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Tribute to Prentice “Pete” Douglas at Douglas Beach House

Bill Leikam By

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Tribute to Prentice "Pete" Douglas
Douglas Beach House
Half Moon Bay, CA
October 4-5, 2014

In some ways, for all of us who time and again came to the Douglas Beach House in Half Moon Bay to listen to some of the finest jazz anywhere, the passing of Prentice "Pete" Douglas—the absence of the man who sat along the east wall sucking on his dead pipe, listening to the music, sometimes kicking his leg out when something in particular caught his fancy—left an empty space in the hearts of all. So, what do you do when such a passing crosses the stage of time? What do you do after fifty years of great music, driven by Pete's spirit, when it is gone? You tap into his musical soul and have a two day tribute to one of the most gifted men who ever produced live jazz, and built the Bach Dancing and Dynamite Society at the Douglas Beach House into a world class venue.

For two days the gathering of newcomers and regulars who had been coming to the beach house for more than 40 years to hear jazz and classical music came together for two sold-out days of music. The musicians came not because they were being paid a handsome sum for their work, but because they honored and respected the late Pete Douglas. In one room of the beach house there ran a continuous video of interviews with Pete, the history of the Bach Dancing and Dynamite Society and the beach house from its early days back in the 1950s when it was a simple little bar facing Monterey Bay, commentaries, and in the end, a beautiful look at its beginnings right up until the present. Sitting on the desk that Pete sat behind both on concert days and during the week, was a book at least four inches thick with photographs of many of the musicians who had played the Bach over the past 50 plus years.

Linda Goetz, Pete's personal assistant, opened both Saturday and Sunday's lineup. It was Goetz, the woman with unfailing strength who followed through on everything, the one person who was always at the door directing things, handling emergencies, and overall the one behind the scenes who made it all happen. Saturday's masters of ceremonies were Tim Jackson of the Monterey Jazz Festival and Kuumbwa Jazz Center and famed Clifford Brown Jr. of KCSM Radio. Sunday's master of ceremonies was musician Dawan Muhammad and KCSM Radio personality Jayne Sanchez.

Blue Note recording artist and trumpet master for Sun Ra, the legendary trumpet maestro Eddie Gale and his quartet led off the tribute on Saturday. Gale said, "Pete, we all salute you for such a great effort and the development of such a great venue recognized worldwide." They performed four numbers, the most well-known of which was Gale's "Children of Peace." The fourth number was an improvisational piece with David Leikam kicking the number off on the Steinway grand piano. He began with hard, sharp hits on the keys, then backed off into a soft, lilting mood, only to once again build it back up through a powerful crescendo that seemingly lifted everything in house. Such improvisation was appropriate, for Pete loved all kinds of music and he deeply understood the innate value of improvisation. Along with Gale was a young 14-year-old drummer that Pete would have loved to have heard. Douglas was devoted to young musicians. He often booked bands composed of young musicians who were just beginning to make their mark in the world. He not only enjoyed the newer strains of jazz but through these young musicians he believed that jazz would remain alive and healthy.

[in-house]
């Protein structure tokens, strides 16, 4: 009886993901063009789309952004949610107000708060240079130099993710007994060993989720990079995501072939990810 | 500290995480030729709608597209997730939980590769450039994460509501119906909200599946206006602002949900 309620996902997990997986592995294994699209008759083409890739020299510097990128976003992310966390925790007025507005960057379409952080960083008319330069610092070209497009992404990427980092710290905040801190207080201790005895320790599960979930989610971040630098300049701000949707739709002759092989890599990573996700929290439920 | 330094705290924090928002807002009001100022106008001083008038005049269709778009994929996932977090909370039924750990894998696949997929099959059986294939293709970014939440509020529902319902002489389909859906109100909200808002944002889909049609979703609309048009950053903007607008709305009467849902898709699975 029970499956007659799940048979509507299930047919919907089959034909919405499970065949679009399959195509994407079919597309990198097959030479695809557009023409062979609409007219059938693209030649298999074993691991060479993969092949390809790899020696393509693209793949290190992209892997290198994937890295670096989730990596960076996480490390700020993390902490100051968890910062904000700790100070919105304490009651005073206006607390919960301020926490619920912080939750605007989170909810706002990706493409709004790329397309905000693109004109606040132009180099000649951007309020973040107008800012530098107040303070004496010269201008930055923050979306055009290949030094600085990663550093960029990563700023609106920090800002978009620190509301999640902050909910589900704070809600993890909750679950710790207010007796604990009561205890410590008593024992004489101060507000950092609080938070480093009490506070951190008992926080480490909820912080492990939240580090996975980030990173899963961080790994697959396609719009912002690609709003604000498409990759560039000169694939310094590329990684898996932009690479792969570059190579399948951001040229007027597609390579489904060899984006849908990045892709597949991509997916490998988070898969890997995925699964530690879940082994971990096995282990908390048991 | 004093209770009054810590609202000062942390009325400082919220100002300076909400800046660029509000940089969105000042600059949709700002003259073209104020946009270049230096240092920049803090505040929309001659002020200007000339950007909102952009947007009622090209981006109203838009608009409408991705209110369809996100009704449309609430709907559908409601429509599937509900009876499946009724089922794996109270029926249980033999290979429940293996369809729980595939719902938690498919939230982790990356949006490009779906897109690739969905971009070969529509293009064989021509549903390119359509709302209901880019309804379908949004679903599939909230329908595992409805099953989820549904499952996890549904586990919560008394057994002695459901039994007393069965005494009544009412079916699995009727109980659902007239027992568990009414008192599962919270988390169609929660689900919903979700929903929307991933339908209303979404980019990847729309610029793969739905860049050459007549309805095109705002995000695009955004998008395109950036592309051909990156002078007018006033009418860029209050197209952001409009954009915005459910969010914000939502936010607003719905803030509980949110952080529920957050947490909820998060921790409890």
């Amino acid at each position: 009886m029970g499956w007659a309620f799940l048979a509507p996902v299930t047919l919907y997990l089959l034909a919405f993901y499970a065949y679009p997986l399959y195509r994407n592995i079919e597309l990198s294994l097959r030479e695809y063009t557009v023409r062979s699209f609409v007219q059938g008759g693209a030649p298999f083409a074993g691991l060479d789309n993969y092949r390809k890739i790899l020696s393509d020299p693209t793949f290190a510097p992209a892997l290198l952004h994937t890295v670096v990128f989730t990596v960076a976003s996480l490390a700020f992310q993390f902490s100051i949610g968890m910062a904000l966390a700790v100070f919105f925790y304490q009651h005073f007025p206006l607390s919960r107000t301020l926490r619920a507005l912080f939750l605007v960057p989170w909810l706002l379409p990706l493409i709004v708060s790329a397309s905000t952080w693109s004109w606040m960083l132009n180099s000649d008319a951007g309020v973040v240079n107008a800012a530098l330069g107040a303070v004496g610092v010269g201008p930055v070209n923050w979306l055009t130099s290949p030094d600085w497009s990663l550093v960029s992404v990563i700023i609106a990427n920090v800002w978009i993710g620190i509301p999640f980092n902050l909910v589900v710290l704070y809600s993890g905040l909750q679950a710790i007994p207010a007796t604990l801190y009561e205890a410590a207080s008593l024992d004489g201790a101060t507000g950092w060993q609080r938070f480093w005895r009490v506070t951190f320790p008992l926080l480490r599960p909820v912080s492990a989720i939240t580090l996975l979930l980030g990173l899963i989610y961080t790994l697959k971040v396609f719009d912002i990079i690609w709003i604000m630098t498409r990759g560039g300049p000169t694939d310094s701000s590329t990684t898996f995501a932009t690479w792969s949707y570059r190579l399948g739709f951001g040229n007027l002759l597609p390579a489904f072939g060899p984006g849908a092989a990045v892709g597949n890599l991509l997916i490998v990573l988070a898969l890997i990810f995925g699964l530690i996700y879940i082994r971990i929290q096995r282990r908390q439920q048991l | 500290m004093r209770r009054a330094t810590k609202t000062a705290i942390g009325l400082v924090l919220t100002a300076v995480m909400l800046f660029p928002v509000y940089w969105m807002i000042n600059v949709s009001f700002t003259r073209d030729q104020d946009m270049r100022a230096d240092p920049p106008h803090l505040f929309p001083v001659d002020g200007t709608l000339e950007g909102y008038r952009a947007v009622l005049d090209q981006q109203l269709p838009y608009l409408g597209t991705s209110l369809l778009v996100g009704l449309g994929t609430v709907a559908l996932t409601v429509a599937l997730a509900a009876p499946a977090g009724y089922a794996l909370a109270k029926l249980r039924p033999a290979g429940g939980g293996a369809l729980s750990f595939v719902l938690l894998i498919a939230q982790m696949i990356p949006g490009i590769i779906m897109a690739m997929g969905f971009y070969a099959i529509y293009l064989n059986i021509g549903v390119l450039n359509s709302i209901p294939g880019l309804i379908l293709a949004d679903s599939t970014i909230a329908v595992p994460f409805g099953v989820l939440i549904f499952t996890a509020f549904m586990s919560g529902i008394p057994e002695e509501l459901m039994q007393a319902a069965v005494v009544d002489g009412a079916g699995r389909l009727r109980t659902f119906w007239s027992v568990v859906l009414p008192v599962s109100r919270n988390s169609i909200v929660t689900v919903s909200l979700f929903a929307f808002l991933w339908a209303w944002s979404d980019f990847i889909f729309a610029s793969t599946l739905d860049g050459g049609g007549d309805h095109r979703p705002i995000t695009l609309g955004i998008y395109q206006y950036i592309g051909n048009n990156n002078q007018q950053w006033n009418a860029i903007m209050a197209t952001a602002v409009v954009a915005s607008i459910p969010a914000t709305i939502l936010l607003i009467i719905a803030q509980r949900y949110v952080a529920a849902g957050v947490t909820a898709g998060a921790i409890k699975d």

Downbeat Magazine has listed the Bach Dancing and Dynamite Society as one of the top 150 jazz venues in the world. Musicians from all over the world have played there. A few of those performers who have taken that stage were Michel Petrucciani, Omar Sosa, Denise Donatelli, Poncho Sanchez, Art Blakey, Shelly Mann, Zoot Simms, Chris Conner, Tessa Souter, Wayne Shorter, Odean Pope, Ron Carter, Kendra Shank, Tony Williams, Geoffrey Keezer, the band called Oregon, Tierney Sutton, Bud Shank, and Charlie Byrd. The list is far too long to document here. The list of performers over the weekend was long and they were mainly from the San Francisco Bay Area jazz scene. Some of the notables were: Pete Escovedo and his band, vocalists Clairdee, Jackie Ryan, Nicholas Bearde, and George Cole, bassists Jeff Chambers and Marcus Shelby, saxophonists and Pete's longtime friend Pat Britt, and Mike O'Neil. The list was seemingly endless. Clairdee opened her set with, "What an honor to stand here. We are all a part of Pete's legacy." On Sunday, the tribute opened with the Mission Gold Dixieland Jazz Band who led a procession down the road paralleling the beach up to the Douglas Beach House where they played outside for some fifteen minutes and then went indoors to continue.

Such varieties of jazz and including a classical set with Richard Patterson and Stevan Pasero on two acoustic guitars. The two played an elegant version of "Georgia" followed by "Maleguena." These two masters of the classical guitar put a fresh edge to the rest of the weekend.

Finally, as everything wrapped, Mary Brill, a longtime volunteer at the Bach, said, "Pete would have loved it." And indeed he would have, and if many attending over the weekend have it their way, jazz and classical music will continue at the Douglas Beach House for many years to come.

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